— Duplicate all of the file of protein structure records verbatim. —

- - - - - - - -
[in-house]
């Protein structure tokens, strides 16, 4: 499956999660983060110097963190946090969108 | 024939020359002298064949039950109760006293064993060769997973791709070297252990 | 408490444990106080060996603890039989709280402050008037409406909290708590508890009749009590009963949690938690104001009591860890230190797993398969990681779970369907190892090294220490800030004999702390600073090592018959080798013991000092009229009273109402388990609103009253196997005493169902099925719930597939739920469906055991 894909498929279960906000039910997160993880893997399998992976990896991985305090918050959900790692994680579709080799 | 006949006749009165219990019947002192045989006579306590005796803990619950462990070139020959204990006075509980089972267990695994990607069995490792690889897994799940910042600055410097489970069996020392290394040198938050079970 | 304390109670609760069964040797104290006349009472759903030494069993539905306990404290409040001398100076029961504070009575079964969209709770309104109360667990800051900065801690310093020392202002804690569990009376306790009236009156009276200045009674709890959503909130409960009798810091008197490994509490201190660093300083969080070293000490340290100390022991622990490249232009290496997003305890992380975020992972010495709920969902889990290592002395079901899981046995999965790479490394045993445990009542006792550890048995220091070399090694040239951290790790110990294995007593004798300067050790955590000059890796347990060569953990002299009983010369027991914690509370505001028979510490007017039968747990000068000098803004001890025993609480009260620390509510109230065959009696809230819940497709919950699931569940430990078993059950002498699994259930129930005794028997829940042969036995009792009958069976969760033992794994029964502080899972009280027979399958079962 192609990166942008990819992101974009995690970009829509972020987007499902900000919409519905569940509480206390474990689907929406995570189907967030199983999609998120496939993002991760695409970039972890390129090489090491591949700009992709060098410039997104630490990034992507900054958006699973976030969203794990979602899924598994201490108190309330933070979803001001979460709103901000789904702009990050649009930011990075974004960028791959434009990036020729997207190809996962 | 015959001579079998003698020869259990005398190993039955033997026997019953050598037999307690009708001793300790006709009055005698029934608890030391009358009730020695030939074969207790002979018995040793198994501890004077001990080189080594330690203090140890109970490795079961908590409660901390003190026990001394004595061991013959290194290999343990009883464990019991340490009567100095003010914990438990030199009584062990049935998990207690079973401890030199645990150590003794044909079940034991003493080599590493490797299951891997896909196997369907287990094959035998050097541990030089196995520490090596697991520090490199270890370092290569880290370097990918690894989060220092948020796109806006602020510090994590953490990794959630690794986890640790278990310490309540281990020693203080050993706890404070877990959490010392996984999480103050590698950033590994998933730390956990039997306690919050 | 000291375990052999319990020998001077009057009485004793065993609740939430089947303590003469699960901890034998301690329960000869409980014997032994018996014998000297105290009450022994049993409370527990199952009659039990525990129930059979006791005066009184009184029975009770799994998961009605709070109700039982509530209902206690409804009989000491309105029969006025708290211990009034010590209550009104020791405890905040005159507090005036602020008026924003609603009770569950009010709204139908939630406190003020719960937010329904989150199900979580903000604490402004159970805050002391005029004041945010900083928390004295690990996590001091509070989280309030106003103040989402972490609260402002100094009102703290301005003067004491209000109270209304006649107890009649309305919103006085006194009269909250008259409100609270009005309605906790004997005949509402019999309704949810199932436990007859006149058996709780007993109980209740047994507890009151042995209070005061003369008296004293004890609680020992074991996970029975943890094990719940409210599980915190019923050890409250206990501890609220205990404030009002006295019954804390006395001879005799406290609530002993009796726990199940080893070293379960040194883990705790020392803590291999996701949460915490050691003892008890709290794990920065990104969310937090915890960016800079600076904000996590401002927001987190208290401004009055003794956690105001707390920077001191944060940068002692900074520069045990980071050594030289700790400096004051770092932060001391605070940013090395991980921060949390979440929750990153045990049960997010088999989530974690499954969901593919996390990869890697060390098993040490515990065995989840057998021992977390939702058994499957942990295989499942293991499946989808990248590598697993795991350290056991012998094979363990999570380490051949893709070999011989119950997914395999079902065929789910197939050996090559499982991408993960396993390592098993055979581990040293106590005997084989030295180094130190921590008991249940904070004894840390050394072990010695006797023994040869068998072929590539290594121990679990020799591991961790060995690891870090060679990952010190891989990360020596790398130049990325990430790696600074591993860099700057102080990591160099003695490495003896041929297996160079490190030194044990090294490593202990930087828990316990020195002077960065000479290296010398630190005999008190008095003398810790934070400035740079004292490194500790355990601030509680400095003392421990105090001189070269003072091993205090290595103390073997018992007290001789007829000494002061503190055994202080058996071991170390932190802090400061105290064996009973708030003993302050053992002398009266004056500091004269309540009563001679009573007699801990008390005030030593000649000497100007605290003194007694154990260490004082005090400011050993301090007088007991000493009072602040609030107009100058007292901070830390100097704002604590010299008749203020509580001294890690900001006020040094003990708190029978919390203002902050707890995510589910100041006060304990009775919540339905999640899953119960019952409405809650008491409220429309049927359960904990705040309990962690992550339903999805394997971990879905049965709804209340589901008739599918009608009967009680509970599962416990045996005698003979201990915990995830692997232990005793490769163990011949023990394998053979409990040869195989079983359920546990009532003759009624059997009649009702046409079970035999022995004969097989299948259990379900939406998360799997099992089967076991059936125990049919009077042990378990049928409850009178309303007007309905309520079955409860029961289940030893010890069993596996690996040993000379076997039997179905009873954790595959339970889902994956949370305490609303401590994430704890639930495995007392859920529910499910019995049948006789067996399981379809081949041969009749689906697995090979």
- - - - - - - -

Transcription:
[in-house]
């Protein structure tokens, strides 16, 4: 499956999660983060110097963190946090969108 | 024939020359002298064949039950109760006293064993060769997973791709070297252990 | 408490444990106080060996603890039989709280402050008037409406909290708590508890009749009590009963949690938690104001009591860890230190797993398969990681779970369907190892090294220490800030004999702390600073090592018959080798013991000092009229009273109402388990609103009253196997005493169902099925719930597939739920469906055991 894909498929279960906000039910997160993880893997399998992976990896991985305090918050959900790692994680579709080799 | 006949006749009165219990019947002192045989006579306590005796803990619950462990070139020959204990006075509980089972267990695994990607069995490792690889897994799940910042600055410097489970069996020392290394040198938050079970 | 304390109670609760069964040797104290006349009472759903030494069993539905306990404290409040001398100076029961504070009575079964969209709770309104109360667990800051900065801690310093020392202002804690569990009376306790009236009156009276200045009674709890959503909130409960009798810091008197490994509490201190660093300083969080070293000490340290100390022991622990490249232009290496997003305890992380975020992972010495709920969902889990290592002395079901899981046995999965790479490394045993445990009542006792550890048995220091070399090694040239951290790790110990294995007593004798300067050790955590000059890796347990060569953990002299009983010369027991914690509370505001028979510490007017039968747990000068000098803004001890025993609480009260620390509510109230065959009696809230819940497709919950699931569940430990078993059950002498699994259930129930005794028997829940042969036995009792009958069976969760033992794994029964502080899972009280027979399958079962 192609990166942008990819992101974009995690970009829509972020987007499902900000919409519905569940509480206390474990689907929406995570189907967030199983999609998120496939993002991760695409970039972890390129090489090491591949700009992709060098410039997104630490990034992507900054958006699973976030969203794990979602899924598994201490108190309330933070979803001001979460709103901000789904702009990050649009930011990075974004960028791959434009990036020729997207190809996962 | 015959001579079998003698020869259990005398190993039955033997026997019953050598037999307690009708001793300790006709009055005698029934608890030391009358009730020695030939074969207790002979018995040793198994501890004077001990080189080594330690203090140890109970490795079961908590409660901390003190026990001394004595061991013959290194290999343990009883464990019991340490009567100095003010914990438990030199009584062990049935998990207690079973401890030199645990150590003794044909079940034991003493080599590493490797299951891997896909196997369907287990094959035998050097541990030089196995520490090596697991520090490199270890370092290569880290370097990918690894989060220092948020796109806006602020510090994590953490990794959630690794986890640790278990310490309540281990020693203080050993706890404070877990959490010392996984999480103050590698950033590994998933730390956990039997306690919050 | 000291375990052999319990020998001077009057009485004793065993609740939430089947303590003469699960901890034998301690329960000869409980014997032994018996014998000297105290009450022994049993409370527990199952009659039990525990129930059979006791005066009184009184029975009770799994998961009605709070109700039982509530209902206690409804009989000491309105029969006025708290211990009034010590209550009104020791405890905040005159507090005036602020008026924003609603009770569950009010709204139908939630406190003020719960937010329904989150199900979580903000604490402004159970805050002391005029004041945010900083928390004295690990996590001091509070989280309030106003103040989402972490609260402002100094009102703290301005003067004491209000109270209304006649107890009649309305919103006085006194009269909250008259409100609270009005309605906790004997005949509402019999309704949810199932436990007859006149058996709780007993109980209740047994507890009151042995209070005061003369008296004293004890609680020992074991996970029975943890094990719940409210599980915190019923050890409250206990501890609220205990404030009002006295019954804390006395001879005799406290609530002993009796726990199940080893070293379960040194883990705790020392803590291999996701949460915490050691003892008890709290794990920065990104969310937090915890960016800079600076904000996590401002927001987190208290401004009055003794956690105001707390920077001191944060940068002692900074520069045990980071050594030289700790400096004051770092932060001391605070940013090395991980921060949390979440929750990153045990049960997010088999989530974690499954969901593919996390990869890697060390098993040490515990065995989840057998021992977390939702058994499957942990295989499942293991499946989808990248590598697993795991350290056991012998094979363990999570380490051949893709070999011989119950997914395999079902065929789910197939050996090559499982991408993960396993390592098993055979581990040293106590005997084989030295180094130190921590008991249940904070004894840390050394072990010695006797023994040869068998072929590539290594121990679990020799591991961790060995690891870090060679990952010190891989990360020596790398130049990325990430790696600074591993860099700057102080990591160099003695490495003896041929297996160079490190030194044990090294490593202990930087828990316990020195002077960065000479290296010398630190005999008190008095003398810790934070400035740079004292490194500790355990601030509680400095003392421990105090001189070269003072091993205090290595103390073997018992007290001789007829000494002061503190055994202080058996071991170390932190802090400061105290064996009973708030003993302050053992002398009266004056500091004269309540009563001679009573007699801990008390005030030593000649000497100007605290003194007694154990260490004082005090400011050993301090007088007991000493009072602040609030107009100058007292901070830390100097704002604590010299008749203020509580001294890690900001006020040094003990708190029978919390203002902050707890995510589910100041006060304990009775919540339905999640899953119960019952409405809650008491409220429309049927359960904990705040309990962690992550339903999805394997971990879905049965709804209340589901008739599918009608009967009680509970599962416990045996005698003979201990915990995830692997232990005793490769163990011949023990394998053979409990040869195989079983359920546990009532003759009624059997009649009702046409079970035999022995004969097989299948259990379900939406998360799997099992089967076991059936125990049919009077042990378990049928409850009178309303007007309905309520079955409860029961289940030893010890069993596996690996040993000379076997039997179905009873954790595959339970889902994956949370305490609303401590994430704890639930495995007392859920529910499910019995049948006789067996399981379809081949041969009749689906697995090979």